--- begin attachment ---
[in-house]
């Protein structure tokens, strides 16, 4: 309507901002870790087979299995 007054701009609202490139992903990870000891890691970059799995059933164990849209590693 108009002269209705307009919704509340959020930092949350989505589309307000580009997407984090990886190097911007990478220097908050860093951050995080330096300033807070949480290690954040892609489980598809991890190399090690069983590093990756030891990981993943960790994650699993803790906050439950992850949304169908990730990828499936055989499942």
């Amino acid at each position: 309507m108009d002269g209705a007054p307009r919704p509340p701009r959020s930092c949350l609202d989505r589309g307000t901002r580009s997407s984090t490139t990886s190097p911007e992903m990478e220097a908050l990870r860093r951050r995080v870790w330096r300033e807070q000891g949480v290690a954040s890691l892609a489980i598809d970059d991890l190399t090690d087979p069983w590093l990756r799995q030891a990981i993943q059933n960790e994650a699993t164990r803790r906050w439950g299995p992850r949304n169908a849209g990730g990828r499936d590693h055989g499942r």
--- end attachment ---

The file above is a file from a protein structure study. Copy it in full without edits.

[in-house]
């Protein structure tokens, strides 16, 4: 309507901002870790087979299995 007054701009609202490139992903990870000891890691970059799995059933164990849209590693 108009002269209705307009919704509340959020930092949350989505589309307000580009997407984090990886190097911007990478220097908050860093951050995080330096300033807070949480290690954040892609489980598809991890190399090690069983590093990756030891990981993943960790994650699993803790906050439950992850949304169908990730990828499936055989499942």
């Amino acid at each position: 309507m108009d002269g209705a007054p307009r919704p509340p701009r959020s930092c949350l609202d989505r589309g307000t901002r580009s997407s984090t490139t990886s190097p911007e992903m990478e220097a908050l990870r860093r951050r995080v870790w330096r300033e807070q000891g949480v290690a954040s890691l892609a489980i598809d970059d991890l190399t090690d087979p069983w590093l990756r799995q030891a990981i993943q059933n960790e994650a699993t164990r803790r906050w439950g299995p992850r949304n169908a849209g990730g990828r499936d590693h055989g499942r």